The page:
The Anti-NMDA Receptor Encephalitis Foundation Newsletter

Have you ever wondered whether patients diagnosed with NMDAre or other related forms of autoimmune encephalitis (AE) may have a genetic predisposition to AE? A few months ago, we were contacted by a research group from Stanford University in California who is investigating this question. They have now obtained all the necessary approvals to begin recruiting patients and samples for the study, known as IGNITE. Below you will find all the information you will need to find out if you are eligible to participate, and what is required from you. ​We encourage you to participate if you meet the eligibility criteria, as attaining large sample sizes is key to genetic studies. We are grateful to Dr. Emmanuel Mignot and Dr. Sergio Muñiz-Castrillo of the Stanford Centre for Sleep Sciences and Medicine and their team for undertaking this important investigation.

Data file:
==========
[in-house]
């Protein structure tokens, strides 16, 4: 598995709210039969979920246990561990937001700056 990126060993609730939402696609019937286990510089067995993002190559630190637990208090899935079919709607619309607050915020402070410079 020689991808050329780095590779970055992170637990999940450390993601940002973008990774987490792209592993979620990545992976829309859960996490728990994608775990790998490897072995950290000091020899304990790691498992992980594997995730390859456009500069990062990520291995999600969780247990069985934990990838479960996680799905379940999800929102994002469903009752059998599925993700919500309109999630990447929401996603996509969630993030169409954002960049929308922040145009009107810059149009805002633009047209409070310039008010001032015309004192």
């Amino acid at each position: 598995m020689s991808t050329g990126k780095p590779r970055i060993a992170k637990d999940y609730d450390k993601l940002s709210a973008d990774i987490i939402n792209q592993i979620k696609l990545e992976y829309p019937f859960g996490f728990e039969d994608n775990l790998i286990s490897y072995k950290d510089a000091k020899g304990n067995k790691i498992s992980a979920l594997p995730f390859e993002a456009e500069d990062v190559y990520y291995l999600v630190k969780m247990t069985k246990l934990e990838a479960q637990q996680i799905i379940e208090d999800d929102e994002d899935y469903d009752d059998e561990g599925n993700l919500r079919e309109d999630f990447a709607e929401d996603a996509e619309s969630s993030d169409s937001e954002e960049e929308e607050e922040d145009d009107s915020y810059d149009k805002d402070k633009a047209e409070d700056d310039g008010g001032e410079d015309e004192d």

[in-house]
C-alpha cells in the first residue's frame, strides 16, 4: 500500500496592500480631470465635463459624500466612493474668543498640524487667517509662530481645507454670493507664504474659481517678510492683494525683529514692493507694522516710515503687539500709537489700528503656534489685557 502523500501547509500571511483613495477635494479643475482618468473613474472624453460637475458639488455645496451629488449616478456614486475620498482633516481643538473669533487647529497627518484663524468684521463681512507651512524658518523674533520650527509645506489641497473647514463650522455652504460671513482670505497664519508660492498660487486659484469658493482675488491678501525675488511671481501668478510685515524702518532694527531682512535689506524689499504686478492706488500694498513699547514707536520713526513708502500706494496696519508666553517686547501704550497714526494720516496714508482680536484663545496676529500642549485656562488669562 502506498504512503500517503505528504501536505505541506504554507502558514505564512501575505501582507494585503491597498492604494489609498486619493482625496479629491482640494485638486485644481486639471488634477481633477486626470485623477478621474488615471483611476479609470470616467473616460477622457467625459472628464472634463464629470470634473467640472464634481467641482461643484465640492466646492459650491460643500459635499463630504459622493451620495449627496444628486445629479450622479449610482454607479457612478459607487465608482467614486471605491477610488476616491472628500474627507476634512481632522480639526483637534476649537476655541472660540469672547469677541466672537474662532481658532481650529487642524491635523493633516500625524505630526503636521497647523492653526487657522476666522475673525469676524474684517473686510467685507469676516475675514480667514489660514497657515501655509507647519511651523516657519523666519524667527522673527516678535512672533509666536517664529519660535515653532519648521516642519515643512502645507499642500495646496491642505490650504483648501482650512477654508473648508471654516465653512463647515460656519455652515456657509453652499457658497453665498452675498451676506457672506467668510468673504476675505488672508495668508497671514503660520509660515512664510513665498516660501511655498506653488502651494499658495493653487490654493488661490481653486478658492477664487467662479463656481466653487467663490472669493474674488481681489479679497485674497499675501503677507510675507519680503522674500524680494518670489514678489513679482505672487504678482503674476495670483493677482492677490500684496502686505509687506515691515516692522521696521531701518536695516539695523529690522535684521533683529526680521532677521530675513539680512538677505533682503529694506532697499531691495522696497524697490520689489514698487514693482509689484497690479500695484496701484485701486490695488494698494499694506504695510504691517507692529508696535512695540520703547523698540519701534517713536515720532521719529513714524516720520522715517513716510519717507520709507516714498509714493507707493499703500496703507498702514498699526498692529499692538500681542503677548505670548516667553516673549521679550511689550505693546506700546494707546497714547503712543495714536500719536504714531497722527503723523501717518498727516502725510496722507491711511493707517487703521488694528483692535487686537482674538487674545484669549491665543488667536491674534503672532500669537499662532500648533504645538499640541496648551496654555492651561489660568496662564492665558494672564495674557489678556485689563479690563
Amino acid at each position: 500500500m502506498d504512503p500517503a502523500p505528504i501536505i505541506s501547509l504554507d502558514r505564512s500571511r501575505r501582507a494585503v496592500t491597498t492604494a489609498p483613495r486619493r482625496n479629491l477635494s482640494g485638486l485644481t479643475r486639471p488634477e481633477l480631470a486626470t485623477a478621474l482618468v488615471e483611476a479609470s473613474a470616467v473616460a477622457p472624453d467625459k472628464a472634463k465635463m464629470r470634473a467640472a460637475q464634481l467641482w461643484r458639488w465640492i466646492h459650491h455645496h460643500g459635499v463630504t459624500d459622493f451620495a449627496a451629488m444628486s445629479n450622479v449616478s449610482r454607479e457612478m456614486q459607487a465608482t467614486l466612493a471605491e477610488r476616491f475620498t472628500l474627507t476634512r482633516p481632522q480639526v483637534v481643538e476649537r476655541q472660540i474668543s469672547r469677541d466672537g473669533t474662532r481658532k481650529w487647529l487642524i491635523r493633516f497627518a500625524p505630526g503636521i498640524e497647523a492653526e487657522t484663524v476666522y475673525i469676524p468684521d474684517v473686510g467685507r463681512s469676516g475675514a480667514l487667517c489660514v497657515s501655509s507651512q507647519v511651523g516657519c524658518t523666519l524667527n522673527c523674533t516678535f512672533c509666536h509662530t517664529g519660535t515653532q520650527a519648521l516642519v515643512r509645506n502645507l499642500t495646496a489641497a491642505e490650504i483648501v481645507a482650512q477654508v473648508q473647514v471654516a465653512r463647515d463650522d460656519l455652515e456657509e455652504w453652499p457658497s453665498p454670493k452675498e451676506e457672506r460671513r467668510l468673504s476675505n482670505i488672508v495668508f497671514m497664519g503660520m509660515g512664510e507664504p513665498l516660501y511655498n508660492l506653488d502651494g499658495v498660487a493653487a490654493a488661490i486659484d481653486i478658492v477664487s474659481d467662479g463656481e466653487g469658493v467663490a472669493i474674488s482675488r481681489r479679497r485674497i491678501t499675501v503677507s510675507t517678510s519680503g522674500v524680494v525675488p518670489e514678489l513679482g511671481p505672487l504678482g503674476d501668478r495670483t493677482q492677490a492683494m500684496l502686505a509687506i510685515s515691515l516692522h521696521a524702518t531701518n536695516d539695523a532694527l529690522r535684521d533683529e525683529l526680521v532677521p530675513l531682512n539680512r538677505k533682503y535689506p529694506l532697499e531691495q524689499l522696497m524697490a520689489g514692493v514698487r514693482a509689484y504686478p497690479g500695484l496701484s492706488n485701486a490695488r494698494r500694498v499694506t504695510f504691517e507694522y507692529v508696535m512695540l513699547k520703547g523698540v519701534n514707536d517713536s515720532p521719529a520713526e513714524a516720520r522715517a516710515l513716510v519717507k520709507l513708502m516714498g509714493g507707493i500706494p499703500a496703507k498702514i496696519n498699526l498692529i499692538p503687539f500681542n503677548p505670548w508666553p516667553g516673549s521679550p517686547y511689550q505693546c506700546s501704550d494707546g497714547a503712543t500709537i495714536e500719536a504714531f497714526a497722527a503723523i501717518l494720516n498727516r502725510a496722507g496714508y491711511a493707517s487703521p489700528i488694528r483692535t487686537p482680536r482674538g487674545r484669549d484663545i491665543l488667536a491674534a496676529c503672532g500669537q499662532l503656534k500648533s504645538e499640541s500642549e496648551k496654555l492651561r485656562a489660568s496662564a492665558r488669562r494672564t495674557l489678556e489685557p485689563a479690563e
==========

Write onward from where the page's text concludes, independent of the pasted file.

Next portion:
The discovery of anti–NMDA receptor encephalitis in 2007 provided enormous boosts
to immunological research in neurology and psychiatry. Anti–NMDA receptor encephalitis
is associated with severe neurological and a plethora of psychiatric symptoms, including
psychotic and affective phenomena (1,2).